We are discussing a situation were we could sing to our peers and fellow enthusiasts
One of the arguments about the club scene has always been that it is an artificial way of enjoying folk song - I cannot think of anything more artifical that staring at a screen or a tiny image on an iphone tpo get your fulfilment
The facts of tha matter are that it is not the general public who have chnaged in their tastes but it is the crowd who have taken over the folk scene who hacve decided they want to do something else
Folk remains potentially as relevant as it always was

This argument doesn't belong here so let's takwe our thread drift elsewhere
Jim


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Subject: RE: Review: Walter Pardon; Research
From: GUEST,Pseudonymous
Date: 11 Nov 19 - 08:59 AM

'Without encroaching on the other thread ….. what has replaced Walter and his like on the folk scene is far less successful than..'

With respect, as I understand English vocabulary, this comment is, or, let's use hedges with politeness in mind, this comment may be 'encroaching' on this thread, not the other one. For it is that thread and not this one which has as its topic the current state of folk music in the UK.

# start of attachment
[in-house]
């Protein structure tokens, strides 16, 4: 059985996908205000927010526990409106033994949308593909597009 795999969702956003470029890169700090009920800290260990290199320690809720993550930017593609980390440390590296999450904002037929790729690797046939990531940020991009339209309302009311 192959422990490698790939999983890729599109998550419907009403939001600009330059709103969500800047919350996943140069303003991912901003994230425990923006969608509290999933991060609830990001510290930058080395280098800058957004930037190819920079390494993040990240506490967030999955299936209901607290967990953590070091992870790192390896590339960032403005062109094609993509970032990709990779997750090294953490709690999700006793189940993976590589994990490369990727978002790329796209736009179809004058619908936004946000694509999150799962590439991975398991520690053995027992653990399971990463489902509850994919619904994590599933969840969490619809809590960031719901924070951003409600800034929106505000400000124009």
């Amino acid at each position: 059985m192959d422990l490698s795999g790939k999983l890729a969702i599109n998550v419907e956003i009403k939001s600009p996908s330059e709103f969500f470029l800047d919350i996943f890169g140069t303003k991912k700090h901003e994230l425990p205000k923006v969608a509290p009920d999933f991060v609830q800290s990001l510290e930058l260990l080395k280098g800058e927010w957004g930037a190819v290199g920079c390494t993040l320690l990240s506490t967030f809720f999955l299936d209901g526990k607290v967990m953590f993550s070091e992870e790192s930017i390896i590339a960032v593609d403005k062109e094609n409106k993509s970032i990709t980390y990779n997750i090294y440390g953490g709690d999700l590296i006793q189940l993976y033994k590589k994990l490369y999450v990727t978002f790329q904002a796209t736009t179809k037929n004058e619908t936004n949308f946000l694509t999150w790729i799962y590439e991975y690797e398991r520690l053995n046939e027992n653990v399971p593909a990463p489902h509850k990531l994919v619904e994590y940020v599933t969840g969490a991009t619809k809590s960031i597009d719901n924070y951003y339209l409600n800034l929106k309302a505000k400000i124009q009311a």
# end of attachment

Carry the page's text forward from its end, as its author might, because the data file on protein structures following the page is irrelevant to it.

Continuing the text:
I have just listened again to Pardon' Maid of Australia on Spotify. I found it as embarrassingly horrid as I did the first time I listened to it. It appears to me (and I know this is just my personal response)( to be a mixture of what is almost something approaching a male rape fantasy and colonial exoticism. Its date, who knows? Its language: some of it presumably deliberately anachronistic at the time of composition eg damsel.

Story: narrator, foreign to Australia, presumably a colonialist of some sort, snoops on a native Australian female bathing in the nude. He skin, he notes, is black. She trips on coming out of the water, he then saves her and (in what is presumably a 'baudy' pun) announces that he entered 'the bush of Australia'. Any explicit 'come on' on from this woman, whom even the persona of the song appears to be aware is just dressing and behaving according to the mores of her own culture, may be in the mind of the persona. But, like many a woman in such fantasies, she joins him in 'sporting' in the 'highest of glee'. He then left her.

I struggle to see why the compilers of this anthology chose to represent English folk song with this. I'm not convinced that he sings it even at the right pitch since it sounds like he is struggling to hit the lower notes. I do not believe for one moment that putting this sort of song on stage in the 21st century would solve the problems of the UK folk scene. It seems to me more likely that it illustrates some of the things that were wrong with the 2nd Revival.